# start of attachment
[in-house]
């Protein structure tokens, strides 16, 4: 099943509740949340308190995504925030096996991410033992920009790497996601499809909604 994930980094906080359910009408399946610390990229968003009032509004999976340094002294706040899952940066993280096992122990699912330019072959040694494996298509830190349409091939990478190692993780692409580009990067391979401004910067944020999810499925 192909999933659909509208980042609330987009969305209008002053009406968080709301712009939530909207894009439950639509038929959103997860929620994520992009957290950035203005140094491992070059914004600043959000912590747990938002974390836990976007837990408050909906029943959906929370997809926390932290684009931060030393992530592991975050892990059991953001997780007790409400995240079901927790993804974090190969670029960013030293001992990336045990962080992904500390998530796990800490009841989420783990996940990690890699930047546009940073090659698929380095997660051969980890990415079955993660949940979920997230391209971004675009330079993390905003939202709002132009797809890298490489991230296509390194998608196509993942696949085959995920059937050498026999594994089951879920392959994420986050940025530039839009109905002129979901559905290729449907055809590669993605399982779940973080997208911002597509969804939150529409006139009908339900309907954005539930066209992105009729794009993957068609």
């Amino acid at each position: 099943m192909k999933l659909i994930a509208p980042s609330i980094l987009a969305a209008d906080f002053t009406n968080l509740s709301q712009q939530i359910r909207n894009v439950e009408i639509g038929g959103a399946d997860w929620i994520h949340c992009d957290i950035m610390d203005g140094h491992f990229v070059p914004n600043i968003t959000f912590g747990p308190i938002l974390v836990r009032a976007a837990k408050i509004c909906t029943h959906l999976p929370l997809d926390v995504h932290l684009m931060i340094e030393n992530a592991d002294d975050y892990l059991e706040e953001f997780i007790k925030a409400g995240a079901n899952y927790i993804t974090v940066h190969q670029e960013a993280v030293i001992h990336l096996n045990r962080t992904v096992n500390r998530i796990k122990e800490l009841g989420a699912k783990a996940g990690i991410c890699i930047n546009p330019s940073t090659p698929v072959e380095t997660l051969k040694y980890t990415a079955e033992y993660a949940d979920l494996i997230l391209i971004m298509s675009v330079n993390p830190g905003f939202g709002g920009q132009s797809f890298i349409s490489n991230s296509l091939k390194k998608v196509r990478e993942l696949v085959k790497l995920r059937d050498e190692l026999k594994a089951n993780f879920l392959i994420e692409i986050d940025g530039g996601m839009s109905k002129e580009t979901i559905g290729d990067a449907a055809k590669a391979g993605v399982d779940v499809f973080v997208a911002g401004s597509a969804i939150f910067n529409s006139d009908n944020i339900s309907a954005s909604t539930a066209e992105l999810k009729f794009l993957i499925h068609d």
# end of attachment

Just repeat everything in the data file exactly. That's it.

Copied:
[in-house]
């Protein structure tokens, strides 16, 4: 099943509740949340308190995504925030096996991410033992920009790497996601499809909604 994930980094906080359910009408399946610390990229968003009032509004999976340094002294706040899952940066993280096992122990699912330019072959040694494996298509830190349409091939990478190692993780692409580009990067391979401004910067944020999810499925 192909999933659909509208980042609330987009969305209008002053009406968080709301712009939530909207894009439950639509038929959103997860929620994520992009957290950035203005140094491992070059914004600043959000912590747990938002974390836990976007837990408050909906029943959906929370997809926390932290684009931060030393992530592991975050892990059991953001997780007790409400995240079901927790993804974090190969670029960013030293001992990336045990962080992904500390998530796990800490009841989420783990996940990690890699930047546009940073090659698929380095997660051969980890990415079955993660949940979920997230391209971004675009330079993390905003939202709002132009797809890298490489991230296509390194998608196509993942696949085959995920059937050498026999594994089951879920392959994420986050940025530039839009109905002129979901559905290729449907055809590669993605399982779940973080997208911002597509969804939150529409006139009908339900309907954005539930066209992105009729794009993957068609």
């Amino acid at each position: 099943m192909k999933l659909i994930a509208p980042s609330i980094l987009a969305a209008d906080f002053t009406n968080l509740s709301q712009q939530i359910r909207n894009v439950e009408i639509g038929g959103a399946d997860w929620i994520h949340c992009d957290i950035m610390d203005g140094h491992f990229v070059p914004n600043i968003t959000f912590g747990p308190i938002l974390v836990r009032a976007a837990k408050i509004c909906t029943h959906l999976p929370l997809d926390v995504h932290l684009m931060i340094e030393n992530a592991d002294d975050y892990l059991e706040e953001f997780i007790k925030a409400g995240a079901n899952y927790i993804t974090v940066h190969q670029e960013a993280v030293i001992h990336l096996n045990r962080t992904v096992n500390r998530i796990k122990e800490l009841g989420a699912k783990a996940g990690i991410c890699i930047n546009p330019s940073t090659p698929v072959e380095t997660l051969k040694y980890t990415a079955e033992y993660a949940d979920l494996i997230l391209i971004m298509s675009v330079n993390p830190g905003f939202g709002g920009q132009s797809f890298i349409s490489n991230s296509l091939k390194k998608v196509r990478e993942l696949v085959k790497l995920r059937d050498e190692l026999k594994a089951n993780f879920l392959i994420e692409i986050d940025g530039g996601m839009s109905k002129e580009t979901i559905g290729d990067a449907a055809k590669a391979g993605v399982d779940v499809f973080v997208a911002g401004s597509a969804i939150f910067n529409s006139d009908n944020i339900s309907a954005s909604t539930a066209e992105l999810k009729f794009l993957i499925h068609d």